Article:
Strategic Plan Shows Path to Soccer Success for Canada

World Cup bid overshadows bold steps forward in the CSA’s strategic plan for 2014-2018
by Henrik Lonne   |   Thursday, January 30, 2014

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It has been a week since the Canadian Soccer Association announced their strategic plan for developing Canadian soccer. The part of it that got the most attention in the media and among many was the CSA’s declaration that it will bid for the 2026 FIFA World Cup. While this would be a big accomplishment, it is the rest of the strategic plan that will mean much more for Canadian soccer.

Canadian soccer has been suffering for a long time due to poor leadership and a lack of a coherent strategy for the sport in the Great White North. Right now the strategy is mere words on paper and given the lack of leadership previously shown by the CSA, it is understandable if some fans are still sceptical.

It is however important to remember that the CSA has a new governance structure – it is no longer ruled by provincial associations guarding their individual interests – and new people are in charge.

Creating a strategy and putting it down on paper is an important first step in revolutionizing soccer in Canada. By doing so, the CSA has not only shown Canada what it is it strives to achieve, but the CSA has also given the country something to measure the organization by. A strategy is first and foremost a plan for what you want to be and what you want to achieve, but, more importantly, it is a promise.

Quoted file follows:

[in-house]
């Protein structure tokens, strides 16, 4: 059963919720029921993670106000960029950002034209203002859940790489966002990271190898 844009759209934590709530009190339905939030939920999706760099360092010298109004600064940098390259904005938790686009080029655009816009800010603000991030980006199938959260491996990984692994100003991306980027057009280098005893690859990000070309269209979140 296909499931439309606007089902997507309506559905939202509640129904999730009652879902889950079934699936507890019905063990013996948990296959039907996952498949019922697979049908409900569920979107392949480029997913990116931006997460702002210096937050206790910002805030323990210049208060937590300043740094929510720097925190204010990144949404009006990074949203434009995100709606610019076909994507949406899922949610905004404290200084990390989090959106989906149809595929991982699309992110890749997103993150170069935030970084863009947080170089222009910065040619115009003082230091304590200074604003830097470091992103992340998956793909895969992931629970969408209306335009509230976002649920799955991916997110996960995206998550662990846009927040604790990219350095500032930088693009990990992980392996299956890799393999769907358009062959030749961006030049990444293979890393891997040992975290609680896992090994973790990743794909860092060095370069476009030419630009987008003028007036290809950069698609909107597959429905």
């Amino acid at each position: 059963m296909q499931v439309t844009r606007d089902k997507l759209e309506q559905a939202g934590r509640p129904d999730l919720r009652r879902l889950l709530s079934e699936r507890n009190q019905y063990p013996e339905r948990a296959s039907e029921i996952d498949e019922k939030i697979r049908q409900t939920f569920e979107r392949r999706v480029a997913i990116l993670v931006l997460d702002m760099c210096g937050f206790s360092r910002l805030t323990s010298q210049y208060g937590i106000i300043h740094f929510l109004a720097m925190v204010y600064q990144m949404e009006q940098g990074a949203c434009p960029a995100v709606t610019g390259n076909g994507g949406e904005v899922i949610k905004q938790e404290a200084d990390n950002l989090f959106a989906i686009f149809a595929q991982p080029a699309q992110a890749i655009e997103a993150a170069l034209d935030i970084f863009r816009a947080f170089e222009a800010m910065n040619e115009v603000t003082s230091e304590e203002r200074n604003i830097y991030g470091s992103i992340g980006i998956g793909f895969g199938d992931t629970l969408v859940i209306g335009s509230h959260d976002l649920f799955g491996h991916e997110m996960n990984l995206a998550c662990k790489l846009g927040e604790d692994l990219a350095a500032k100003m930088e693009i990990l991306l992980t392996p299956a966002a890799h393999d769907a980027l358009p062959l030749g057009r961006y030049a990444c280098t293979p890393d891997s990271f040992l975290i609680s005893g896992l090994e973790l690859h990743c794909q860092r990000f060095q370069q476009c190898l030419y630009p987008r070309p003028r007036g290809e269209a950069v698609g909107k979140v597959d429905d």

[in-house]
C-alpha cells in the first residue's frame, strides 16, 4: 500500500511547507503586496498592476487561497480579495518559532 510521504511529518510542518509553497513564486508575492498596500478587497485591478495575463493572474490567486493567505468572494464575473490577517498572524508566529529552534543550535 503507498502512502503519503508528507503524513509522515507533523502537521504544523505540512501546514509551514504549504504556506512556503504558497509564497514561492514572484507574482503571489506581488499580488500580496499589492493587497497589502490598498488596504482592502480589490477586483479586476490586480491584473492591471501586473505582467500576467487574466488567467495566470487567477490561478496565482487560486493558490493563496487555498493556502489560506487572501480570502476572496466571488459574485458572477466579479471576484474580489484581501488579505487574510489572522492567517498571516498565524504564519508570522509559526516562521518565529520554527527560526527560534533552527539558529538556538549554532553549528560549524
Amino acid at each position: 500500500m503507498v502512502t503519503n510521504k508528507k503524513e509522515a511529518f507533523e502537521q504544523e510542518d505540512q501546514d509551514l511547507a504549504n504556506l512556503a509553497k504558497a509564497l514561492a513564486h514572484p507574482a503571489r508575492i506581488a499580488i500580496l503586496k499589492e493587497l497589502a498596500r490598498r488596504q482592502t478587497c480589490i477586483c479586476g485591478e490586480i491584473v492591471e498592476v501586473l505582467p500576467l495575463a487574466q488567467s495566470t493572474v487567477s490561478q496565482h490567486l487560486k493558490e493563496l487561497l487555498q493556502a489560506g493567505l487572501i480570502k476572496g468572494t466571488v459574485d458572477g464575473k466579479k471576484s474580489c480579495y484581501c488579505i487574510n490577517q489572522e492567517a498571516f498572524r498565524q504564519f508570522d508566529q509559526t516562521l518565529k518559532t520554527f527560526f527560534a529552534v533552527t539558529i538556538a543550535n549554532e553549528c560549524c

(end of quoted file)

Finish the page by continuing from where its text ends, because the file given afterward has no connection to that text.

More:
If the CSA fail in spreading LTPD principles, mandate coaching-certifications, develop a national curriculum, develop regional semi-pro leagues, achieve greater accountability and transparency, and many other things, it will not have lived up to the promise they made last Thursday and the CSA and the people current in charge should be held accountable. They should, however, also be similarly applauded if they are successful.

And the World Cup bid? Can it happen? Sure. Will it happen? Who knows. But the bid in itself could be just as important as potentially winning it – the bid that is. Going for the World Cup could be helpful in inspiring provincial associations in making the necessary changes to improve the foundations of soccer, and whether or not Canada hosts the 2026 tournament, those changes could be what ensures that Canada takes part in it – and potentially even earlier in 2018 or 2022.

Henrik LONNE

Copenhagen Business School
Club Domestic:
AGF Aarhus
Club Foreign:
Toronto FC
Born and raised in Denmark, the US performance in the 2002 World Cup dragged Henrik into the world of North American soccer. Subsequent trips to Canada made him a Toronto FC fan from abroad. The passion he now has for MLS outshines most European leagues.